In Topshop's Oxford Circus flagship store on Thursday evening, there was scant evidence of a company in trouble.
In the queues on the lower-ground floor the word recession couldn't have appeared more out of place, with every teen, twenty-something, thirty-something and the rest clutching mounds of skinny jeans (red seemed a particularly popular choice), fake fur coats and sequin-embellished party dresses (with one month until Christmas there were a lot of sequins on display).
Sir Philip Green might have spent the day defending his decision to close up to 260 Arcadia stores, but his Topshop-buying public were still doing their best to keep the company coffers full.
According to Radio 4's Today Programme, in one of the few interviews Green granted following the announcement, he claimed he'd be moving more of his business online. It might have made a nice sound-bite, but anyone who believes the Arcadia stable is only just waking up to the powers of e-commerce is seriously behind the times.
Topshop, Miss Selfridge, Dorothy Perkins and the like have been selling online for years, producing some of the best high-street-fashion websites complete with can't-get-them-anywhere-else online specials, blogs, guest-editors and more.
I'd imagine what he meant was closing stores isn't likely to hit the bottom line (well, not in a negative way at least).
Arcadia's younger consumers (at least) are already au fait with shopping online and if their local Topshop/Miss Selfridge/Wallis* (*delete as applicable) disappears, they will still get their fashion fix - just from the comfort of their sofas rather than their nearest mall.
And that's if the closures really mean this.
With vacant properties on every single British high street right now, it'll hardly be a huge surprise if Green and his associates don't snap up better locations at knock-down prices and we see a slew of re-openings over the next few years, all the better to showcase the season's new collections.
Let's not forget this is a company that even while absorbing a 38% decrease can still boast a healthy sounding £133 million profit line. Still, that's quite a few million less than last year.
Green claims it's down to an unusually warm autumn, or "the hottest October and November in history" to use his exact hyperbole. He's right, it's pretty hard to chase fur coats out the door (faux though the ones Topshop sells may be) when your consumers are shopping in shorts and T-shirts, but the bone-chilling temperatures of the past weeks should have reversed that little issue for him.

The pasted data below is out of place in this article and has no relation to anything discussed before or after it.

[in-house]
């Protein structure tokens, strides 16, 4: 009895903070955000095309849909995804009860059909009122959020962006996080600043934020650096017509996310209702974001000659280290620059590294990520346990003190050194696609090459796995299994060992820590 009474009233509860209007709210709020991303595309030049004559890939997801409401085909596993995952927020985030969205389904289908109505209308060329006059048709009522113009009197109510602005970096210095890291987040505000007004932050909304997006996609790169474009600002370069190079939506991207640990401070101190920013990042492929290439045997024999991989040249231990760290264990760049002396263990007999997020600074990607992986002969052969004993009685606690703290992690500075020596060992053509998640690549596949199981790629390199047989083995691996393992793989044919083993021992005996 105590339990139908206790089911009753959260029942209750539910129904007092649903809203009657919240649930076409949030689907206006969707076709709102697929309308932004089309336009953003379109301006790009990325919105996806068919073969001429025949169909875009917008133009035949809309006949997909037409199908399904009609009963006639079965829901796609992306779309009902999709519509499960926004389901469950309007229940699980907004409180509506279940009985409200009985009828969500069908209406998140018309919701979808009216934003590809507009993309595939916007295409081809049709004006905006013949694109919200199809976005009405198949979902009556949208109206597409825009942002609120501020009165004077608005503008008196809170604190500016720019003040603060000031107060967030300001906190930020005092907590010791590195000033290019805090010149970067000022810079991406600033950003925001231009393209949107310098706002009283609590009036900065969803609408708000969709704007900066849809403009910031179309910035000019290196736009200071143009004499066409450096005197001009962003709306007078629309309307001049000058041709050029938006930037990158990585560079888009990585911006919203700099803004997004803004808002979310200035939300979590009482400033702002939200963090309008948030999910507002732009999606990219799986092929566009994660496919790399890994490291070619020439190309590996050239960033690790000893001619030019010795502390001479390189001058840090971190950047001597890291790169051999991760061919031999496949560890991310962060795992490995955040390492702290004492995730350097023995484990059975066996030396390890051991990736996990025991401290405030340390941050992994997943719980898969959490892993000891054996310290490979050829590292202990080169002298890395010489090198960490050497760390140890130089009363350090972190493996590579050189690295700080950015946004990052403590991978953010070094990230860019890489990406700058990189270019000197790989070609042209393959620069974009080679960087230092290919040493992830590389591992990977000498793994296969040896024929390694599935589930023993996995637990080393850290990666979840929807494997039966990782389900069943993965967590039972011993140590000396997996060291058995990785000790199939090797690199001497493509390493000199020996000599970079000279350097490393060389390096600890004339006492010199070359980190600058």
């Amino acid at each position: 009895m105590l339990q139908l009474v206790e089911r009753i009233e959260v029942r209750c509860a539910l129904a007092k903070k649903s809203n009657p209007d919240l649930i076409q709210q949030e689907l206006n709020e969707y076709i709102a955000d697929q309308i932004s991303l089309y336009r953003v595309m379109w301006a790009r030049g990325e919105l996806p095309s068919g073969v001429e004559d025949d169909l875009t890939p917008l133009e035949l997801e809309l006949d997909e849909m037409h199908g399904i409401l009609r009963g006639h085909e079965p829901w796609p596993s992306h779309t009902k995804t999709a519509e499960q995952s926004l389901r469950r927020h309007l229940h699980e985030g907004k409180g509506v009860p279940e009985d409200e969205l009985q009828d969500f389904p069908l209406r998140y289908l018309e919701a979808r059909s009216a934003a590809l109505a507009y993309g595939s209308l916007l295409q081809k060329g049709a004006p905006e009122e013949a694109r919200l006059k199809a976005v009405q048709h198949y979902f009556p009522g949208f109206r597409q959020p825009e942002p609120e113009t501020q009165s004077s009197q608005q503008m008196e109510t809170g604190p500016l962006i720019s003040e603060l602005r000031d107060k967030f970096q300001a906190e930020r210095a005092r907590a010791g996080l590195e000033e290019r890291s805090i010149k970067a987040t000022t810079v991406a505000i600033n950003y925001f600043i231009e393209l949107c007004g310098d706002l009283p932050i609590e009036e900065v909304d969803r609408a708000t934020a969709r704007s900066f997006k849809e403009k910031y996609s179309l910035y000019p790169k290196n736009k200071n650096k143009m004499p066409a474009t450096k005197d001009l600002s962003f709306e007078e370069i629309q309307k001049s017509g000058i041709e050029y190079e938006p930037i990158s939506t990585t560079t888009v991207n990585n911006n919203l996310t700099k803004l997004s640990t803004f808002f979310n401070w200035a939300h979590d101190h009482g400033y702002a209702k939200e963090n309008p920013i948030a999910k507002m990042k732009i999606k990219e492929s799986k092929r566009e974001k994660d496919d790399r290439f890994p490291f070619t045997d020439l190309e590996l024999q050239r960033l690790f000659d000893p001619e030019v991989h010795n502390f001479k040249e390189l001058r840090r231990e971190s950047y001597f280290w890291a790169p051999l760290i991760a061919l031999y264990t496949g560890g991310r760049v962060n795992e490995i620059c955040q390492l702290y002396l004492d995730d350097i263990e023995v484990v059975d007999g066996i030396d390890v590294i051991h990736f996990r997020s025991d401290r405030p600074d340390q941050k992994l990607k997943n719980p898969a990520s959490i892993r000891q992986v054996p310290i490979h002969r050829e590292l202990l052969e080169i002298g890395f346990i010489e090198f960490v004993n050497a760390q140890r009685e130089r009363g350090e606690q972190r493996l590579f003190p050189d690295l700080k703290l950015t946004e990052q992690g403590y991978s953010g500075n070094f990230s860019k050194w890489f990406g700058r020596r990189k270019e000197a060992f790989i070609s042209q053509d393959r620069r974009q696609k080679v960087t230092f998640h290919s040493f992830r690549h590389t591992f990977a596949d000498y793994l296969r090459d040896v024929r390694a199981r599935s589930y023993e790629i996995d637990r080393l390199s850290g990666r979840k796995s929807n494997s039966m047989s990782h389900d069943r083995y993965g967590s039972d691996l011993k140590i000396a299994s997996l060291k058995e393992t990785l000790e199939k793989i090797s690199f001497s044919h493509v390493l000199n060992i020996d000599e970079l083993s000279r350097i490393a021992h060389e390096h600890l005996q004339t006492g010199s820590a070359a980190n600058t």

Doubtless there will be some who nod sagely and insist this finally confirms that fast fashion is over, as style commentators have been telling us for at least the past five years.
While I, and those worrying over our mounting land-fills, would be happy were that the case, the relentless march onwards and upwards for Primark and the like make arguing that case somewhat fraught with potential pitfalls.
The designer houses struggling at the upper echelons of the fashion food-chain might not want to admit it, but they haven't exactly reaped the rewards from that particular trend being done and dusted either, forced as they continue to be to create more affordable diffusion lines, more fragrances, more accessories and the now ubiquitous high-street guest collections.
Have Green's talented in-house designers lost their touch? The packed front-row of the Topshop Unique show during London Fashion Week in September, and the glowing reviews the collection subsequently received, suggest not.
Last summer, I had the somewhat catastrophic realisation as I descended the escalators in the Oxford Circus branch that I was finally too old for Topshop. Turns out, I was just too old for that season's penchant for three-quarter-length tracksuit bottoms worn with lace crop tops. This season I haven't shopped anywhere else (OK, there might have been the odd splurge in Zara. And Saturday evenings aren't quite the same without an impulse Asos click-and-shop.)
So maybe it's the simple fact that even the Teflon-plated Philip Green isn't immune to this new age of austerity. We're earning less, working harder, being charged more and, as a consequence, buying less up and down the country, and that includes in his shops.
If that thought gives Green a sleepless night in his home-from-home at The Dorchester next time he's in London, I suggest he take a wander, or more likely a chauffeur-driven-Bentley drive along Oxford Street - the hordes splurging out of his loud-and-proud flagship store, Topshop-bags in hand, should make up for the missing digits in his offshore bank account.
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